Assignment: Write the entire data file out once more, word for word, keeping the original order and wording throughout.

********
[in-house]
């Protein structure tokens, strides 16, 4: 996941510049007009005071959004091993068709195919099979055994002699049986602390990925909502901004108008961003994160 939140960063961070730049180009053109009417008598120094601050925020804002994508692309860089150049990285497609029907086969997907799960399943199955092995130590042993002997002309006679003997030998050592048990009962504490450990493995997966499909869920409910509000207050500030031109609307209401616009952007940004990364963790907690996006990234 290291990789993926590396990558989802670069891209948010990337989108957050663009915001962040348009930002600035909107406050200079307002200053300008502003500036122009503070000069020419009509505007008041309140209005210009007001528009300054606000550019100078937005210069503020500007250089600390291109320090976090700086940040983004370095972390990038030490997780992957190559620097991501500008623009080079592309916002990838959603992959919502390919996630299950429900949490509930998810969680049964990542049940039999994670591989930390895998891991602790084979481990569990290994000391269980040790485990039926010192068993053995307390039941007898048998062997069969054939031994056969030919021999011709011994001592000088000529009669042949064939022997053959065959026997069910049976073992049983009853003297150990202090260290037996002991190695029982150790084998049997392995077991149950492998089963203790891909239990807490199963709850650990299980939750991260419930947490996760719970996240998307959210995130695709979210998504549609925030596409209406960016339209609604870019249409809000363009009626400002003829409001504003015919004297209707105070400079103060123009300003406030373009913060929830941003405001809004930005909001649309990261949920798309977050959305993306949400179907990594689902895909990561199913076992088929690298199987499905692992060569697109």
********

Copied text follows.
[in-house]
């Protein structure tokens, strides 16, 4: 996941510049007009005071959004091993068709195919099979055994002699049986602390990925909502901004108008961003994160 939140960063961070730049180009053109009417008598120094601050925020804002994508692309860089150049990285497609029907086969997907799960399943199955092995130590042993002997002309006679003997030998050592048990009962504490450990493995997966499909869920409910509000207050500030031109609307209401616009952007940004990364963790907690996006990234 290291990789993926590396990558989802670069891209948010990337989108957050663009915001962040348009930002600035909107406050200079307002200053300008502003500036122009503070000069020419009509505007008041309140209005210009007001528009300054606000550019100078937005210069503020500007250089600390291109320090976090700086940040983004370095972390990038030490997780992957190559620097991501500008623009080079592309916002990838959603992959919502390919996630299950429900949490509930998810969680049964990542049940039999994670591989930390895998891991602790084979481990569990290994000391269980040790485990039926010192068993053995307390039941007898048998062997069969054939031994056969030919021999011709011994001592000088000529009669042949064939022997053959065959026997069910049976073992049983009853003297150990202090260290037996002991190695029982150790084998049997392995077991149950492998089963203790891909239990807490199963709850650990299980939750991260419930947490996760719970996240998307959210995130695709979210998504549609925030596409209406960016339209609604870019249409809000363009009626400002003829409001504003015919004297209707105070400079103060123009300003406030373009913060929830941003405001809004930005909001649309990261949920798309977050959305993306949400179907990594689902895909990561199913076992088929690298199987499905692992060569697109």